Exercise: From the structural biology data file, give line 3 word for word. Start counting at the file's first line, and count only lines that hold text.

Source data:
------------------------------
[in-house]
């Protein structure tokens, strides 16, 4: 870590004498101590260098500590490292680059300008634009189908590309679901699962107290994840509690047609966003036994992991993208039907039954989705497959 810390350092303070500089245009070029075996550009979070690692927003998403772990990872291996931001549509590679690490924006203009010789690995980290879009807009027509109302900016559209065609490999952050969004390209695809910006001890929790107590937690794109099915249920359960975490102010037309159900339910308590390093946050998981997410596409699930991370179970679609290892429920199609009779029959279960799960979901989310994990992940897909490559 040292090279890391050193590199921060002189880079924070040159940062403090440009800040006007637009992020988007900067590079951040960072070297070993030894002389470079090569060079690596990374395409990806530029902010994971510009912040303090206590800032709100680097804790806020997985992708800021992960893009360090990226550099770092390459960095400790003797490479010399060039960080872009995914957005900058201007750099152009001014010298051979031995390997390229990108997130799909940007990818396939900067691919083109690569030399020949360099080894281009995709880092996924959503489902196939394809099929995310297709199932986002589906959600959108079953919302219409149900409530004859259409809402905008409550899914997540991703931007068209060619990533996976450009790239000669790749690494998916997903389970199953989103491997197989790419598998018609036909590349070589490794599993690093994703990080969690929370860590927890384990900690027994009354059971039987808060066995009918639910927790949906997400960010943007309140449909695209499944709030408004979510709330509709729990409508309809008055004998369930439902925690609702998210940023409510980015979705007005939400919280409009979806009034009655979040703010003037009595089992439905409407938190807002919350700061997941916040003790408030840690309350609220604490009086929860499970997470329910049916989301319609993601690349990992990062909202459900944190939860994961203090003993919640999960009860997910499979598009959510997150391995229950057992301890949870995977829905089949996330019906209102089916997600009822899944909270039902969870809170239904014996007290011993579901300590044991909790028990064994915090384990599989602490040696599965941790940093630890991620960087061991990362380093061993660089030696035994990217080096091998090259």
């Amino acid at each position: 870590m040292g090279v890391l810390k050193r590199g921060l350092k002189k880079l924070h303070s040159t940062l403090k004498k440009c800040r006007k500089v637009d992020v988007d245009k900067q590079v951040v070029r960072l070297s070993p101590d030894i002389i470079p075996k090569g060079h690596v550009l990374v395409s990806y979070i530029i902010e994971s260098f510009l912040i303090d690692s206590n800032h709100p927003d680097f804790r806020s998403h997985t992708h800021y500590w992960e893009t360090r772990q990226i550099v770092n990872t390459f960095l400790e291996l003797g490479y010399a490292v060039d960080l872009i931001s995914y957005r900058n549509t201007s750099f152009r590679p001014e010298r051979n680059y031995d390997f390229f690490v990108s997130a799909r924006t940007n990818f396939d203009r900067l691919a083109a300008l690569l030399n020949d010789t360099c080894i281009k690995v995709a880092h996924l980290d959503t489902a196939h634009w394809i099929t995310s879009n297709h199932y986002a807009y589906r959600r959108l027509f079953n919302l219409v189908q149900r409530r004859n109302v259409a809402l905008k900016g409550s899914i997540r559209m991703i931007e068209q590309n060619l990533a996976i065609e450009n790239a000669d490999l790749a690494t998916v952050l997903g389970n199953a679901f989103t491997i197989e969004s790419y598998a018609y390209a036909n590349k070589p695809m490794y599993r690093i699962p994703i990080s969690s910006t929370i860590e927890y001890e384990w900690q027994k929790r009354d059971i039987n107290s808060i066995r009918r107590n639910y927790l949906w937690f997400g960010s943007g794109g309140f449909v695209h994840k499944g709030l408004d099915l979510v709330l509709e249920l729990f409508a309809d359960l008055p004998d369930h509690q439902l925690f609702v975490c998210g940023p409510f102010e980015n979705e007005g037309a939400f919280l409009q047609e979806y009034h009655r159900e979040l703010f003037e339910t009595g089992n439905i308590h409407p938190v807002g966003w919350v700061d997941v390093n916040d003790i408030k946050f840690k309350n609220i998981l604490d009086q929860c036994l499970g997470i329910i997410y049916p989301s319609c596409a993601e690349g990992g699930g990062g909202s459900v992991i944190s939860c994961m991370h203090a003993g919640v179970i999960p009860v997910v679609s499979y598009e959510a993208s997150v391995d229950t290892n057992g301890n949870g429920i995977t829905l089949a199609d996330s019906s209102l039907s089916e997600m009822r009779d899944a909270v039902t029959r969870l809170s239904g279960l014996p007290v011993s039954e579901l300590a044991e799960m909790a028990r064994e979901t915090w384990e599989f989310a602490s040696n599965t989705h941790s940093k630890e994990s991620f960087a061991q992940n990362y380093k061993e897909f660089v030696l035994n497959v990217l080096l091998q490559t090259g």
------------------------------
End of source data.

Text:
């Amino acid at each position: 870590m040292g090279v890391l810390k050193r590199g921060l350092k002189k880079l924070h303070s040159t940062l403090k004498k440009c800040r006007k500089v637009d992020v988007d245009k900067q590079v951040v070029r960072l070297s070993p101590d030894i002389i470079p075996k090569g060079h690596v550009l990374v395409s990806y979070i530029i902010e994971s260098f510009l912040i303090d690692s206590n800032h709100p927003d680097f804790r806020s998403h997985t992708h800021y500590w992960e893009t360090r772990q990226i550099v770092n990872t390459f960095l400790e291996l003797g490479y010399a490292v060039d960080l872009i931001s995914y957005r900058n549509t201007s750099f152009r590679p001014e010298r051979n680059y031995d390997f390229f690490v990108s997130a799909r924006t940007n990818f396939d203009r900067l691919a083109a300008l690569l030399n020949d010789t360099c080894i281009k690995v995709a880092h996924l980290d959503t489902a196939h634009w394809i099929t995310s879009n297709h199932y986002a807009y589906r959600r959108l027509f079953n919302l219409v189908q149900r409530r004859n109302v259409a809402l905008k900016g409550s899914i997540r559209m991703i931007e068209q590309n060619l990533a996976i065609e450009n790239a000669d490999l790749a690494t998916v952050l997903g389970n199953a679901f989103t491997i197989e969004s790419y598998a018609y390209a036909n590349k070589p695809m490794y599993r690093i699962p994703i990080s969690s910006t929370i860590e927890y001890e384990w900690q027994k929790r009354d059971i039987n107290s808060i066995r009918r107590n639910y927790l949906w937690f997400g960010s943007g794109g309140f449909v695209h994840k499944g709030l408004d099915l979510v709330l509709e249920l729990f409508a309809d359960l008055p004998d369930h509690q439902l925690f609702v975490c998210g940023p409510f102010e980015n979705e007005g037309a939400f919280l409009q047609e979806y009034h009655r159900e979040l703010f003037e339910t009595g089992n439905i308590h409407p938190v807002g966003w919350v700061d997941v390093n916040d003790i408030k946050f840690k309350n609220i998981l604490d009086q929860c036994l499970g997470i329910i997410y049916p989301s319609c596409a993601e690349g990992g699930g990062g909202s459900v992991i944190s939860c994961m991370h203090a003993g919640v179970i999960p009860v997910v679609s499979y598009e959510a993208s997150v391995d229950t290892n057992g301890n949870g429920i995977t829905l089949a199609d996330s019906s209102l039907s089916e997600m009822r009779d899944a909270v039902t029959r969870l809170s239904g279960l014996p007290v011993s039954e579901l300590a044991e799960m909790a028990r064994e979901t915090w384990e599989f989310a602490s040696n599965t989705h941790s940093k630890e994990s991620f960087a061991q992940n990362y380093k061993e897909f660089v030696l035994n497959v990217l080096l091998q490559t090259g």